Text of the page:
“We have very little to offer patients with moderate to severe strokes after the four- and one-half hour treatment window for the clot buster tPA has passed,” said Dr. David C. Hess, stroke specialist and Chairman of the Medical College of Georgia Department of Neurology at Georgia Health Sciences University.
GHSU is one about 10 study sites for MultiStem®, a novel stem cell therapy developed by Cleveland-based Athersys, Inc., that may reduce stroke size and enhance patient recovery even if administered more than a day after symptoms begin. The stem cells can be used in conjunction with tPA for ischemic strokes, the 80 percent of strokes caused by oxygen deprivation in the brain, Hess said. tPA is currently the only Food and Drug Administration-approved drug therapy.
About 140 adults with a moderate to severe strokes resulting in movement and/or speech deficits will be enrolled nationally in the clinical trial; GHSU expects to enroll about 10 patients. Some participants will receive a placebo while others will receive a single, intravenous infusion of stem cells. Two different doses are being studied to assess safety and efficacy.
GHSU researchers have been studying the stem cells in animal models of ischemic stroke for about eight years.
Laboratory studies have shown the cells can reduce stroke size and damage by secreting nourishing trophic factors whose signals and growth factors help keep injured cells alive, reducing inflammation that targets injured brain cells and helping grow new blood vessels that re-establish blood and oxygen to the area. The cells also seem to reduce the spleen’s response to stroke, which is to send more immune cells to the brain where they can contribute to the damage. The stem cells do not seem to make new brain cells directly and few persist in the brain long term although the healing effects appear very durable based on preclinical studies.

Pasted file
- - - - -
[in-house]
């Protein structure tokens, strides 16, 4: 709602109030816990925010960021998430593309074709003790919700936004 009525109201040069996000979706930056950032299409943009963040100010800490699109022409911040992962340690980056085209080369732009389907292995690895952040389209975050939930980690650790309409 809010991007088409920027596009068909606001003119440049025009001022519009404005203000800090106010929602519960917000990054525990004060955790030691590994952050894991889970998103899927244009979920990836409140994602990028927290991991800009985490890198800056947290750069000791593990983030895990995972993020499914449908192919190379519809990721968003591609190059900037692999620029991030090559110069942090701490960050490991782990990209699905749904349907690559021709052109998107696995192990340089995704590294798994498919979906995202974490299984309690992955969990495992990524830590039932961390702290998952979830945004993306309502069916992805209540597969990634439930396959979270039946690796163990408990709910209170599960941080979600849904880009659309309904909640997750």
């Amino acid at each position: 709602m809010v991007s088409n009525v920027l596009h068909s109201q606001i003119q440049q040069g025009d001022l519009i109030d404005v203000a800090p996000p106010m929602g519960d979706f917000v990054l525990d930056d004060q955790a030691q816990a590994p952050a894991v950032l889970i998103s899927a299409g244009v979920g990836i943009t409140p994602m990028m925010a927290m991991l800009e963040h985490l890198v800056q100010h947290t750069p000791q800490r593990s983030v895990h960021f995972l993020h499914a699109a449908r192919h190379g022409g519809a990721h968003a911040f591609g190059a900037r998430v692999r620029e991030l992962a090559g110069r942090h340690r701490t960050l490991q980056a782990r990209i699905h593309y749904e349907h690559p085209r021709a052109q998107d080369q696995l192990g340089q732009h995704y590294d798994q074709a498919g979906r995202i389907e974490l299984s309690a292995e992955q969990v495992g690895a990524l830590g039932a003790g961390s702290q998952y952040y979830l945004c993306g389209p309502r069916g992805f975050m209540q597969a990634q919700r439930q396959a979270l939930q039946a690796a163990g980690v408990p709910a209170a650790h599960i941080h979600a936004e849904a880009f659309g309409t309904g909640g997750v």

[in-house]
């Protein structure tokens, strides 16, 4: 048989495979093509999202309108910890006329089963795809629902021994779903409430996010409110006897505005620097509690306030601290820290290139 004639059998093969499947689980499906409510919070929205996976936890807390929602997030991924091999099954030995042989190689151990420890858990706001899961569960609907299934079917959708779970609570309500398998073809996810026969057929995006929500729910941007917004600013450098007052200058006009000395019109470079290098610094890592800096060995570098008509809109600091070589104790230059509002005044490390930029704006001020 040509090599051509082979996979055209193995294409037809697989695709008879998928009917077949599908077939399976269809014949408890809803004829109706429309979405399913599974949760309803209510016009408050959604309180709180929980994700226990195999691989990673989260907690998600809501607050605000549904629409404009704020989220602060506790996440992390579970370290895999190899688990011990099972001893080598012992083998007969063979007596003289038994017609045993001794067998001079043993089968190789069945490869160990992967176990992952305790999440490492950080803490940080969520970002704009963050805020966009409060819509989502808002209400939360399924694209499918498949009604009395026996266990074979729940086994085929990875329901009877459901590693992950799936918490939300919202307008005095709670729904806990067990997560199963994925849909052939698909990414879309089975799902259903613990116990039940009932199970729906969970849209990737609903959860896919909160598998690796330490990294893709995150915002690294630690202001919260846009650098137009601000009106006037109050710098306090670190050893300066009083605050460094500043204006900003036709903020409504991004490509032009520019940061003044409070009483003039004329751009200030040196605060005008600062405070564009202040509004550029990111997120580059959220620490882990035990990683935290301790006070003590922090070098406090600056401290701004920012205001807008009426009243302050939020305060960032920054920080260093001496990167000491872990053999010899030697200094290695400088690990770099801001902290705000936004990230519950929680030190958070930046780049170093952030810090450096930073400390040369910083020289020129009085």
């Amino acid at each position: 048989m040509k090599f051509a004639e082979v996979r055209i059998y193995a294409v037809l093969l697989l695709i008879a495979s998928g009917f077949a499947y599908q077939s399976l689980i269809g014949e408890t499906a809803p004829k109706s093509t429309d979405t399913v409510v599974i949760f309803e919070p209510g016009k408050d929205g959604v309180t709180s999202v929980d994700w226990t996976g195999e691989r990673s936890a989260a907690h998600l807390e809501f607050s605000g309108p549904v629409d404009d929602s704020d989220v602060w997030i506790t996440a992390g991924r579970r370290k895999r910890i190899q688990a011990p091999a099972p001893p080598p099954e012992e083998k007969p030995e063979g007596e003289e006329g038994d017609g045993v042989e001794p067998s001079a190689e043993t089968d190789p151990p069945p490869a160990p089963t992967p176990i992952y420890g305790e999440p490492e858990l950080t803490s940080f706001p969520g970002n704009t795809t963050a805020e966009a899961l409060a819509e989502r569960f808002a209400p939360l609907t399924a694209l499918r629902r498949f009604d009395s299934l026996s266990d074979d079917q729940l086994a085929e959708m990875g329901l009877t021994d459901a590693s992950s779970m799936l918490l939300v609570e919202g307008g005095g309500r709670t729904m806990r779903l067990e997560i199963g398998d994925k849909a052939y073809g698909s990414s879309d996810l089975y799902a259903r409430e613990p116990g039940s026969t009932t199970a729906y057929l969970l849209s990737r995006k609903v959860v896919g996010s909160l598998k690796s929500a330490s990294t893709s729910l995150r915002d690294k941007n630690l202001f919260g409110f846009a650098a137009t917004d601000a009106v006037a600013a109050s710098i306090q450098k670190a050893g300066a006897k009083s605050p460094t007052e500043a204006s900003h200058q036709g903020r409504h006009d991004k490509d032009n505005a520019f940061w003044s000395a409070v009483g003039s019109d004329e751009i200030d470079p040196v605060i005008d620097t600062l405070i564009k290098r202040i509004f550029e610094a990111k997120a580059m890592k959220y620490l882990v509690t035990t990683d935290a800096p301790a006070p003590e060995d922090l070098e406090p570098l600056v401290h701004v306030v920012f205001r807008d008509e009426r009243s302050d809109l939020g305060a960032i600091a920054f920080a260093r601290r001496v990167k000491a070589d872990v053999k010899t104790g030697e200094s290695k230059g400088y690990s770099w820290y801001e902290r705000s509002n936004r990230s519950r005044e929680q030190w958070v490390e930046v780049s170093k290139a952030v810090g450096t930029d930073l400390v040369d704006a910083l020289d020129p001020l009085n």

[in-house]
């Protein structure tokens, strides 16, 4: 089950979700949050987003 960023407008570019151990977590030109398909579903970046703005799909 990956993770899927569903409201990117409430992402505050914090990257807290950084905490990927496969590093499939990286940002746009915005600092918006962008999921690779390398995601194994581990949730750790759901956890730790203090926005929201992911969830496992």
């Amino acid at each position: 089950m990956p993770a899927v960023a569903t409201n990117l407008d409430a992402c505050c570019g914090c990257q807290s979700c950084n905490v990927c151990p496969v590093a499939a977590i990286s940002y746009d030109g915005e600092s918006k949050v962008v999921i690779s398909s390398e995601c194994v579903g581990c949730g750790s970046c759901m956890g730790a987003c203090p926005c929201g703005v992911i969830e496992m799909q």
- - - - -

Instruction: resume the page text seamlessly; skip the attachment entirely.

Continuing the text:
Study participants will be followed for one year, receiving periodic blood tests to look for inflammatory factors and magnetic resonance imaging to look at stroke size. “We hope stem cell therapy will help patients get better and get better faster,” Hess said. For some patients, spontaneous recovery may happen within 24 hours of a stroke although many patients are left with long-term disabilities that dramatically reduce quality of life. Rigorous physical therapy also can aid recovery over many months.
Hess notes that tPA can deliver a “home run” for patients who get it early by busting up the problematic clot before it can do any real damage. However despite the fact that tPA was approved by the FDA 16 years ago, only 5-10 percent of patients receive it because of the narrow treatment window, which in 2009 was widened from three hours to four- and one-half hours after symptoms begin.
Hess said treatment with MultiStem® could occur in a more clinically practical timeframe, enabling a substantial improvement in quality of life, such as patients being able to walk unassisted or get around with a walker instead of being bedridden. “These are huge differences in quality of life,” said Hess who is collaborating with University of Georgia researchers to find even more options.
A study with Dr. Susan C. Fagan, Albert W. Jowdy Professor and Assistant Dean for the GHSU program of the UGA College of Pharmacy, is exploring the potential of an old intravenous antibiotic, minocycline, which may also inhibit the immune response that can destroy brain tissue and blood vessels.
Still in the laboratory stages are studies with Dr. Steve Stice, UGA stem cell researcher and Georgia Research Alliance Scholar in Reproductive Physiology, of artificially produced IPS cells, which can become any type of body tissue. While clinical trials of the IPS cells for stroke are likely five to10 years out, Hess hopes they will one day help patients whose brains have been irrevocably injured by stroke regain near normal function by growing new brain cells.
Patients interested in participating in the study may come to Georgia Health Sciences Health System Emergency Department following a stroke or call the Department of Neurology at 706-721-1691. Exclusionary criteria for the MultiStem® trial include severe heart problems, hypertension uncontrolled by medication and seizures following stroke.